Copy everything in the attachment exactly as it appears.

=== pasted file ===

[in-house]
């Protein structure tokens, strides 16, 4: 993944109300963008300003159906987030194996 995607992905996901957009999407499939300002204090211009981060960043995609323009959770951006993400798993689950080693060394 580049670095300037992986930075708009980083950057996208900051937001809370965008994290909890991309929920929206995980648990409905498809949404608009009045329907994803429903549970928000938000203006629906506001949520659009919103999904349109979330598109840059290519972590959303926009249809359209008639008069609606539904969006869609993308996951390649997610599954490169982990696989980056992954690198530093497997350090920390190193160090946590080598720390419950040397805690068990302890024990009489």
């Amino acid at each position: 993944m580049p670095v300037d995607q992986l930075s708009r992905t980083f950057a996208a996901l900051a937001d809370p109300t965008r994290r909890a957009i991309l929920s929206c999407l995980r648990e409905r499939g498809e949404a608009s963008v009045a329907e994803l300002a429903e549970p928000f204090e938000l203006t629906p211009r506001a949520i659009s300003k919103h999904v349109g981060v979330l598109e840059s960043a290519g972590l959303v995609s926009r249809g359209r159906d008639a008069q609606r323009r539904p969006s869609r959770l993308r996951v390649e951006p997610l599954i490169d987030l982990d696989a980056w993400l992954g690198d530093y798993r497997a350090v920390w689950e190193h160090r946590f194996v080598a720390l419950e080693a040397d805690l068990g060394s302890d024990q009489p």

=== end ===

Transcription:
[in-house]
């Protein structure tokens, strides 16, 4: 993944109300963008300003159906987030194996 995607992905996901957009999407499939300002204090211009981060960043995609323009959770951006993400798993689950080693060394 580049670095300037992986930075708009980083950057996208900051937001809370965008994290909890991309929920929206995980648990409905498809949404608009009045329907994803429903549970928000938000203006629906506001949520659009919103999904349109979330598109840059290519972590959303926009249809359209008639008069609606539904969006869609993308996951390649997610599954490169982990696989980056992954690198530093497997350090920390190193160090946590080598720390419950040397805690068990302890024990009489």
């Amino acid at each position: 993944m580049p670095v300037d995607q992986l930075s708009r992905t980083f950057a996208a996901l900051a937001d809370p109300t965008r994290r909890a957009i991309l929920s929206c999407l995980r648990e409905r499939g498809e949404a608009s963008v009045a329907e994803l300002a429903e549970p928000f204090e938000l203006t629906p211009r506001a949520i659009s300003k919103h999904v349109g981060v979330l598109e840059s960043a290519g972590l959303v995609s926009r249809g359209r159906d008639a008069q609606r323009r539904p969006s869609r959770l993308r996951v390649e951006p997610l599954i490169d987030l982990d696989a980056w993400l992954g690198d530093y798993r497997a350090v920390w689950e190193h160090r946590f194996v080598a720390l419950e080693a040397d805690l068990g060394s302890d024990q009489p």